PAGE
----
Psoriatic arthritis (PsA) is a joint condition or arthritis that affects people with the skin condition known as psoriasis. PsA occurs when the body’s immune system attacks healthy tissue.
Research has not determined the exact cause, but approximately 40 percent of people who have the disease also have a close family member with either psoriasis or arthritis. This suggests that the condition may be hereditary. Scientists have also discovered genetic markers that are related to PsA.
There are five basic types of PsA:
Asymmetric psoriatic arthritis
Between 30 and 50 percent of people with PsA develop this condition first. It is characterized by random joint involvement of the extremities on either side of the body, such as right toes or left fingers.
Symmetric psoriatic arthritis
This is the most common type of PsA. It is characterized by pain and swelling in the joints of the extremities on both sides of the body. Asymmetric PsA often develops into this form over time.
Distal interphalangeal predominant psoriatic arthritis
People with this type of PsA have pain and swelling, primarily in the joints closest to the fingernails and toenails. The nails may also show pitting, splitting or other types of degeneration.
This is a more destructive and painful type of the disease which accounts for approximately 5 percent of all PsA cases. It can cause inflammation where tendons and ligaments attach to the bones, which is known as enthesitis. This can cause pain at the back of the heel, on the sole of the foot or around the elbows. Arthritis mutilans may also result in the resorption of the small bones in the fingers and toes.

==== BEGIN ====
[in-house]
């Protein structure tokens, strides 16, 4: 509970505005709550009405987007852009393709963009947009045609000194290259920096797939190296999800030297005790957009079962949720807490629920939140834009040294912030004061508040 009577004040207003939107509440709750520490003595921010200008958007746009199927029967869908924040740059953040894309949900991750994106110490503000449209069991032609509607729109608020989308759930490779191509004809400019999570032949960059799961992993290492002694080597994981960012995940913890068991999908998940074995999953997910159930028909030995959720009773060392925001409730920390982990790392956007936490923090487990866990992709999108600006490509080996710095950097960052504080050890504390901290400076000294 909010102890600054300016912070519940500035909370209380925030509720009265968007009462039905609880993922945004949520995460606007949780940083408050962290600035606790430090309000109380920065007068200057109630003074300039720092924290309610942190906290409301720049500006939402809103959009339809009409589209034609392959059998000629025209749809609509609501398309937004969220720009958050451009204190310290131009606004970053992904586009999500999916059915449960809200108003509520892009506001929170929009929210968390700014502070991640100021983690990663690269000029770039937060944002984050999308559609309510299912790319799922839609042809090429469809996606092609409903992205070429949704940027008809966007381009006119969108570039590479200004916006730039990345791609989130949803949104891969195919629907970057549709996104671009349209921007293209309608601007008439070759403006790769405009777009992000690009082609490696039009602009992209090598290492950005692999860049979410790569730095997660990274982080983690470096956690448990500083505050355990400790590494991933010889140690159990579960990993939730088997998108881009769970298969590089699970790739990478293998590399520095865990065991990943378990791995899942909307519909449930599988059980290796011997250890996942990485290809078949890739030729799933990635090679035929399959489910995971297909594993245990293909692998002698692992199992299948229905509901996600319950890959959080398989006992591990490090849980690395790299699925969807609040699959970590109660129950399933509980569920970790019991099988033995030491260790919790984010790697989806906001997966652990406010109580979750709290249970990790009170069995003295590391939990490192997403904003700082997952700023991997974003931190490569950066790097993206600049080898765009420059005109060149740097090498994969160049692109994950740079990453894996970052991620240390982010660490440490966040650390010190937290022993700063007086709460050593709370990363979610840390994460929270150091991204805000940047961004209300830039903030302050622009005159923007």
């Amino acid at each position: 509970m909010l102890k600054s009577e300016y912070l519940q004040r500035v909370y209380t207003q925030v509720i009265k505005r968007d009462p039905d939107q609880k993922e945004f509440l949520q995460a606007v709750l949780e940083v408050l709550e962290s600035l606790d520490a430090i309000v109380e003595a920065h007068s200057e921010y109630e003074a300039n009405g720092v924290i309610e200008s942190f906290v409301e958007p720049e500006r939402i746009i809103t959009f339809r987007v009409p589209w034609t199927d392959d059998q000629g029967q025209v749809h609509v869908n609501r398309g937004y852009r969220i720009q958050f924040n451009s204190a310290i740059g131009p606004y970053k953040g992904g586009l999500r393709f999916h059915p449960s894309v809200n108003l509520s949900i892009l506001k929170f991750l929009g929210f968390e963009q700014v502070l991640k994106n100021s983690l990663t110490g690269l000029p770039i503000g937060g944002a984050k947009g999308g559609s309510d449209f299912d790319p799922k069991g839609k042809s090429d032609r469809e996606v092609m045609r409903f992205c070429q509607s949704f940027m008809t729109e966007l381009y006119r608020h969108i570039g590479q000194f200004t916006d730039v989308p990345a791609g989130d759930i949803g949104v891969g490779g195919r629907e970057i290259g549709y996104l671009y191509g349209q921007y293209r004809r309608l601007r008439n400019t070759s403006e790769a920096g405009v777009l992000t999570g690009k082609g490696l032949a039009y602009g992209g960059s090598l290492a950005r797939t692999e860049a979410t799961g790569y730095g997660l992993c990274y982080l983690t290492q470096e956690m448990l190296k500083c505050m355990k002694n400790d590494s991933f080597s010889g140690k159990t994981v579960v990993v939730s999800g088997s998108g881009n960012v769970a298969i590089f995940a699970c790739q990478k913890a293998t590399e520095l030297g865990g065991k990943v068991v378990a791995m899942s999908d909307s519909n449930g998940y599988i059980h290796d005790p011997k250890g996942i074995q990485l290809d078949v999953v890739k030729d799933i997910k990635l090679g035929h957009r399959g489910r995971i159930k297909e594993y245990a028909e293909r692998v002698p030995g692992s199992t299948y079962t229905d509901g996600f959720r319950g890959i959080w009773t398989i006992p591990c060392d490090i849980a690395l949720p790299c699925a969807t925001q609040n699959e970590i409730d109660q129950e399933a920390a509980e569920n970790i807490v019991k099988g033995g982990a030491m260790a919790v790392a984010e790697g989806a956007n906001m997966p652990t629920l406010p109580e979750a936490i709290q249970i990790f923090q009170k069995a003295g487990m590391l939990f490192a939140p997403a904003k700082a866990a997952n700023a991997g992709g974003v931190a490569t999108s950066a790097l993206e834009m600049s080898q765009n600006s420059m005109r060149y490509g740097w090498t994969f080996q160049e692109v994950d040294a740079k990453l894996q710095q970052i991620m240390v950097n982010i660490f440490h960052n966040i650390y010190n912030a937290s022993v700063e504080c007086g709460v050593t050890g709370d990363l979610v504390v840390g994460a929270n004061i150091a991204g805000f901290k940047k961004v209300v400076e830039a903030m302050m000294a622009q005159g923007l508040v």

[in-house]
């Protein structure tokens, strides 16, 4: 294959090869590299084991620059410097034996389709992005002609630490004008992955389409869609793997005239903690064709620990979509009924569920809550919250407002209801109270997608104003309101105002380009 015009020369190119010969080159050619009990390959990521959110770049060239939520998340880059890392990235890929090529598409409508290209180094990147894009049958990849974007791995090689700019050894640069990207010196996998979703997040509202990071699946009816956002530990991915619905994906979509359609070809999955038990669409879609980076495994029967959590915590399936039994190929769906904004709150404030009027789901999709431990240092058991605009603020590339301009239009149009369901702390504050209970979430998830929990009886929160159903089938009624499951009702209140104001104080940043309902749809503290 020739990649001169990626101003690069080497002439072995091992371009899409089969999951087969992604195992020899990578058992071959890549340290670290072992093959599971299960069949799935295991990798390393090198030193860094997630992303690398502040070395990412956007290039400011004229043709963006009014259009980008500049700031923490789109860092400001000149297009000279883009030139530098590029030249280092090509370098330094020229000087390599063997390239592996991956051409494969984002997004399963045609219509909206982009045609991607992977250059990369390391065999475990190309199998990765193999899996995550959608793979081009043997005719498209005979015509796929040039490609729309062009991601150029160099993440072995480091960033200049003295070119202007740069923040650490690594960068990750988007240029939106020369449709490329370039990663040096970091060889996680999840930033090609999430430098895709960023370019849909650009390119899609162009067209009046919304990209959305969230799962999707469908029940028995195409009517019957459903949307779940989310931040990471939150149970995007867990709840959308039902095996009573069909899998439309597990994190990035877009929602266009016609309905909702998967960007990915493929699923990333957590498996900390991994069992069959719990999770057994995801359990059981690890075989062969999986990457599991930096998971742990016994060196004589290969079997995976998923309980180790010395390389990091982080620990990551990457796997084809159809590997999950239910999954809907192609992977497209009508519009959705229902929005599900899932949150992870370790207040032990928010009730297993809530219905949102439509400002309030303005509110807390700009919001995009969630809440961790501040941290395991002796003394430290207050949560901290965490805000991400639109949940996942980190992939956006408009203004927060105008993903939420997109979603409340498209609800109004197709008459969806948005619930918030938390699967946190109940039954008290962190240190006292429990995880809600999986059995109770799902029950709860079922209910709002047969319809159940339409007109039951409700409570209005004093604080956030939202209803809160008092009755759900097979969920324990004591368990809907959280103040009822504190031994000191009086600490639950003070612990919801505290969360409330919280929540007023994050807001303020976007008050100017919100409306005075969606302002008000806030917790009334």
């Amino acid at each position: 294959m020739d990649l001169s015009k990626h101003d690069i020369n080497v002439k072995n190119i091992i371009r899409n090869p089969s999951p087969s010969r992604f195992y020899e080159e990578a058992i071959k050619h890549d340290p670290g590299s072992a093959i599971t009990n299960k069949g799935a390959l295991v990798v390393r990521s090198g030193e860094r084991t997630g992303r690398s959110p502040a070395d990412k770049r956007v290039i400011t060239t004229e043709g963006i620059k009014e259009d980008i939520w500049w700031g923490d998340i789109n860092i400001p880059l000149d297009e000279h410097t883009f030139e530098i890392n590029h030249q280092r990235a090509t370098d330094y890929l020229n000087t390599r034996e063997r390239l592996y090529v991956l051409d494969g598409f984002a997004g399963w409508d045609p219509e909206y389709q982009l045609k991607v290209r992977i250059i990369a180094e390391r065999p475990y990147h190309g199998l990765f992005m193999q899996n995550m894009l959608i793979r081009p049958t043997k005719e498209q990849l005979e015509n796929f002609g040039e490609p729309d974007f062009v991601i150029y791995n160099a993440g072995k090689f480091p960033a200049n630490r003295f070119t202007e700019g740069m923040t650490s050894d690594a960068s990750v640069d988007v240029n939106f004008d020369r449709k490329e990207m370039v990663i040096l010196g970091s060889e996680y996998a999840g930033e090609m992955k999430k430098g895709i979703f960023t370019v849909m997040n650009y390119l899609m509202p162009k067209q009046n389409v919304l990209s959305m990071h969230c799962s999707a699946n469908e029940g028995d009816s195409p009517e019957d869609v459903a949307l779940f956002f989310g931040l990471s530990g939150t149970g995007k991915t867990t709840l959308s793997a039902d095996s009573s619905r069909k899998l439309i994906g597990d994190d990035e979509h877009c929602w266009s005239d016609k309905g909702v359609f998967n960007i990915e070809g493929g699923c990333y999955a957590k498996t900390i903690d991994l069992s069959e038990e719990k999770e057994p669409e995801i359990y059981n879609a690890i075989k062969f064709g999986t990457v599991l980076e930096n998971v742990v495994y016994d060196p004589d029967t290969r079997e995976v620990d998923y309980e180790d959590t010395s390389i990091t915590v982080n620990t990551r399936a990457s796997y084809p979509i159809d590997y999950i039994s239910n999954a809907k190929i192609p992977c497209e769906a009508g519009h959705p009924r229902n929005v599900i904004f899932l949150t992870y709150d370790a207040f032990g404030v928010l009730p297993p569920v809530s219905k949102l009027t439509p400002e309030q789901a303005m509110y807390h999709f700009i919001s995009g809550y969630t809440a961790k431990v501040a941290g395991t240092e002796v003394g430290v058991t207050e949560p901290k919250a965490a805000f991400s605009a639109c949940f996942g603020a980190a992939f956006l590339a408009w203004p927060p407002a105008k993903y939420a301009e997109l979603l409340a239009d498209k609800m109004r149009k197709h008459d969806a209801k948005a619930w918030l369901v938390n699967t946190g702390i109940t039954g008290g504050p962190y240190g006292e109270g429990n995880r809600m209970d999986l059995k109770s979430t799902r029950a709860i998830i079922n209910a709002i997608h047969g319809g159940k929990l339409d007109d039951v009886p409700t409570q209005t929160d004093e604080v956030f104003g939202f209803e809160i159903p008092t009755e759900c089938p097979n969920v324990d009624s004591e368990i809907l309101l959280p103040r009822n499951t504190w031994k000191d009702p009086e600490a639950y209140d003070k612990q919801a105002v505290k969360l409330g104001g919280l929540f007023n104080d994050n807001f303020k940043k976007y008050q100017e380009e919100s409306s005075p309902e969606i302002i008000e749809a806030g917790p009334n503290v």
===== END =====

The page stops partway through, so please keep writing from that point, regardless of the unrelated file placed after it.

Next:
This type of PsA can result in inflammation between the joints of the vertebrae in the spine and between the spine and the pelvis. It causes pain in the back or neck and may lead to difficulty bending.
There is no cure for PsA. Treatment typically focuses on controlling inflammation in the joints to reduce pain and limit disability. Some people with mild PsA may require pain medication only when their joints become inflamed and painful. Over-the-counter medications such as ibuprofen or naproxen may help.
In more severe cases, disease-modifying anti-rheumatic prescription drugs may be more effective. Corticosteroid injections may also be helpful in treating swollen joints. Surgery may be required to repair or replace badly damaged joints.
The website for the drug “Enbrel” has tools to create a profile of your symptoms which you can print and share with your doctor. Enbrel is a prescription medication sometimes used to treat PsA.
PsA can cause serious joint damage if it is left untreated. If you are concerned that you might have PsA, talk to your health care professional.
PubMed Health. Psoriatic Arthritis. Web. August 28, 2013.
Mayo Clinic. Psoriatic arthritis. Web. August 28, 2013.
About.com: Arthritis & Joint Conditions. How to Recognize Signs and Symptoms of Psoriatic Arthritis. Carol Eustice. Web. August 28, 2013.
American College of Rheumatology. Psoriatic Arthritis. Web. August 28, 2013.
Enbrel.com. Psoriatic Arthritis Symptoms. Web. August 28, 2013.
Reviewed August 28, 2013
by Michele Blacksberg RN
Edited by Jody Smith